Communicator of the Year

The Communicator of the Year award recognises individuals who each year best demonstrate what effective communication looks and sounds like.

2016 WINNERS

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Congratulations to Greg O'Connor who was named the BlacklandPR Communicator of the Year for 2016.

 

Congratulations must all go to the category winners:

  • Business communicator: Simon Moutter
  • Political communicator: Bill English
  • Local Government communicator: Chloe Swarbrick
  • Science communicator: Michelle Dickinson
  • Sports communicator: Liam Malone
  • Public Services communicator: Greg O’Connor
  • Commentator: Jordan Watson (How to Dad)
  • Communicator of the Moment: Duane Major & Adam Gard'ner
  • BlacklandPR Communicator of the Year: Greg O’Connor

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'The Kōauau'

SELECTION PROCESS

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The award recognises the achievements of a communicator in the 12 months prior to the awards announcement.

The winner is selected by BlacklandPR and students at Massey University’s School of Communication, Journalism, and Marketing, from New Zealanders who have illustrated communication skills at the national level over the previous year.

Nominees are ranked out of 10 points for the following communication traits;

  1. Presence (mana, prestige, visibility, regularity)
  2. Turn of phrase (ability to capture attention and encapsulate an idea)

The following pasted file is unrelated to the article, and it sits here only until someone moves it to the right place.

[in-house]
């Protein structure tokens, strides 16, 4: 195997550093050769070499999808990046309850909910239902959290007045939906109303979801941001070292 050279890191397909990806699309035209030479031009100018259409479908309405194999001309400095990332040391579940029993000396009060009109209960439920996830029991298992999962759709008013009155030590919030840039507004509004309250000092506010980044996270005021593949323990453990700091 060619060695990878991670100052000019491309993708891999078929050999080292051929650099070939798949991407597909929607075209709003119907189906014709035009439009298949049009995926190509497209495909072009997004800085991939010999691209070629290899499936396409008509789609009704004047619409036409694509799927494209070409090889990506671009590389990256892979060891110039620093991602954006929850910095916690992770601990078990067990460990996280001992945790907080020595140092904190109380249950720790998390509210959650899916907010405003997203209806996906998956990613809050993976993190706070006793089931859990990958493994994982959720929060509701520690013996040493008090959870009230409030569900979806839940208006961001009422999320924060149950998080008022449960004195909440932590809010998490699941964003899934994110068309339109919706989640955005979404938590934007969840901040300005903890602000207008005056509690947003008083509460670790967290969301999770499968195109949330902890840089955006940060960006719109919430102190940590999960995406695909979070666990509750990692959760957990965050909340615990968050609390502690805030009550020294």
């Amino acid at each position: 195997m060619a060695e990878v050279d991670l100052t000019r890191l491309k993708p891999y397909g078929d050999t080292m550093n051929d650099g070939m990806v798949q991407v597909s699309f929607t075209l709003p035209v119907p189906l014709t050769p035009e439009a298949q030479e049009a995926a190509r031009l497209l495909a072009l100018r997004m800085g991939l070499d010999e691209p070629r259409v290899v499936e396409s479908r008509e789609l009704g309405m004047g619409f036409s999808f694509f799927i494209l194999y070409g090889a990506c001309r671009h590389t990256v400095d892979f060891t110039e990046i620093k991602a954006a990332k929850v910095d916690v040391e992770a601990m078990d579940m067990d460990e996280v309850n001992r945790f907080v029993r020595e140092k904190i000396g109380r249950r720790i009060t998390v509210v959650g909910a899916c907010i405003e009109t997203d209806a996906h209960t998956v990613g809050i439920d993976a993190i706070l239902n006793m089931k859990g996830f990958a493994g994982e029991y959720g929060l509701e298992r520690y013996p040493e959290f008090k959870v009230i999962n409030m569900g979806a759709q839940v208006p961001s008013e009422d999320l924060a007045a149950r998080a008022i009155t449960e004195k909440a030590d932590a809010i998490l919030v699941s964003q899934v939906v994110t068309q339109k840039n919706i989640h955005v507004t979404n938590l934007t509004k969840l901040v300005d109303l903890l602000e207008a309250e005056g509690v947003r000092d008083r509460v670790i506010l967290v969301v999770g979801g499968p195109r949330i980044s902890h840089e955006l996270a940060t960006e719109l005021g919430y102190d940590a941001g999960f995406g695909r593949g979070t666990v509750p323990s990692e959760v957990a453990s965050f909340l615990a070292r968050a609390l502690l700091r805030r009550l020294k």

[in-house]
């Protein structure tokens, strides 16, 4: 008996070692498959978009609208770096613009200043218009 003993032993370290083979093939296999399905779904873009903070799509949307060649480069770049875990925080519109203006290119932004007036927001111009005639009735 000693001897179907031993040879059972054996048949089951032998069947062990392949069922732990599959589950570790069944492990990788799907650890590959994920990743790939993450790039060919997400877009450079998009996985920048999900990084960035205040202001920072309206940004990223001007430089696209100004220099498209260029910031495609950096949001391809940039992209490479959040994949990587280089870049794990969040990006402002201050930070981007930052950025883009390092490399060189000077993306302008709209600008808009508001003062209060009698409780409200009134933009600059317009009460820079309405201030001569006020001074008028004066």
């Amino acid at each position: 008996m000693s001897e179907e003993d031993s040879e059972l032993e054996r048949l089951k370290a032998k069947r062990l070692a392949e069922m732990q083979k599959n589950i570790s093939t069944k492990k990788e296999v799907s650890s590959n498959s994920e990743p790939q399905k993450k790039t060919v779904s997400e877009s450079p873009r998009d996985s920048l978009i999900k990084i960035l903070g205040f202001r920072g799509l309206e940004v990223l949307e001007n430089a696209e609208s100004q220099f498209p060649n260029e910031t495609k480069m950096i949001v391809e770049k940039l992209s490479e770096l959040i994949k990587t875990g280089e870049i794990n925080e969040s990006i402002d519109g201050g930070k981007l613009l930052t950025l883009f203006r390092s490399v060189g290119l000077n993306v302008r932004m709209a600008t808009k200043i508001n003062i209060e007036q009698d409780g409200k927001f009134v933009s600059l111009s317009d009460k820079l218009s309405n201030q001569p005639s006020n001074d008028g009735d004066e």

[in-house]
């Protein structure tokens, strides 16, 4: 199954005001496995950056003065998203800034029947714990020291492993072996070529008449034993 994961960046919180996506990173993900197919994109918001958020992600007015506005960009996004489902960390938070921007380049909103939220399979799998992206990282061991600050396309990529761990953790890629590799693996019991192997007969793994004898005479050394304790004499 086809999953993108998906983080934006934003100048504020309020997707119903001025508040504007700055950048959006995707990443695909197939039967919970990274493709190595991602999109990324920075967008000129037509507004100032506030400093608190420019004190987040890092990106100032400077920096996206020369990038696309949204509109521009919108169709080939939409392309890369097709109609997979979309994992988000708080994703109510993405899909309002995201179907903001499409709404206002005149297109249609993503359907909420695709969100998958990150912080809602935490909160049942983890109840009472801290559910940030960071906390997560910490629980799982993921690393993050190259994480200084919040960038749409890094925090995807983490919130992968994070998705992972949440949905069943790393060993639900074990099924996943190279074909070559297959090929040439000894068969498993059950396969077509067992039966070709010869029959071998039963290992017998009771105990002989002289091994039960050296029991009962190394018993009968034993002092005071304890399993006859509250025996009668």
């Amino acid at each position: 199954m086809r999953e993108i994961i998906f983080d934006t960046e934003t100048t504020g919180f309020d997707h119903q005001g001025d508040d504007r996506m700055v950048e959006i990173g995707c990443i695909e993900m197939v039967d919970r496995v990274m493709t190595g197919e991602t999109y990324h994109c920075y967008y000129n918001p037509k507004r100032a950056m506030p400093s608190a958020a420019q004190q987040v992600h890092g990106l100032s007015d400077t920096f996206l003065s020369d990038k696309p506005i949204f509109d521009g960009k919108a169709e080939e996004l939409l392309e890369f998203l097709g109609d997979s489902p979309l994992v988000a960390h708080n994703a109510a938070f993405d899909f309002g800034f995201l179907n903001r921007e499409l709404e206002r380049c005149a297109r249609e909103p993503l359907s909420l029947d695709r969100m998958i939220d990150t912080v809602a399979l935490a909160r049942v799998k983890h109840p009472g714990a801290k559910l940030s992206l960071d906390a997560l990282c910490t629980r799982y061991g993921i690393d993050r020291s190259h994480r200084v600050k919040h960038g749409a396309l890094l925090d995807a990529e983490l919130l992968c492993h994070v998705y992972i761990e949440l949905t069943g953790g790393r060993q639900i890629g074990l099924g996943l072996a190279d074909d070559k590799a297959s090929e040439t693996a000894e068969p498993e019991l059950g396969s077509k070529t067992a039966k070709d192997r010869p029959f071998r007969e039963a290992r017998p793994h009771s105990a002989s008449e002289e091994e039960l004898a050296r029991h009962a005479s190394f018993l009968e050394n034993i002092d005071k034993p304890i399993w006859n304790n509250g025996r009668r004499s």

3. Information and explanation (selection of information, and ability to educate succinctly)  
  4. Passion (persuasiveness of their commitment)
  5. Empathy (extent to which they relate to and reflect the interests, needs and ability of their audience)

There are eight sector winners, and from them BlacklandPR chooses an overall winner of the Communicator of the Year title.

THE KOAUAU

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Presented with the title of Communicator of the Year is a bespoke Māori kōauau trophy designed and carved by Wellington based Māori craftsman and designer Sam Hauwaho.

 

The koauau is a traditional Māori flute instrument. Historically it has been used to welcome people into life and assist the spirit as it leaves, to attract birds, to heal bones and to help memorise knowledge.

 

Throughout history, cultures worldwide have used instruments to communicate. From drums to conch shells, instruments have been used send messages of importance, emit emotion and create a presence.

 

The koauau honours this history and the spirit and purpose of communication.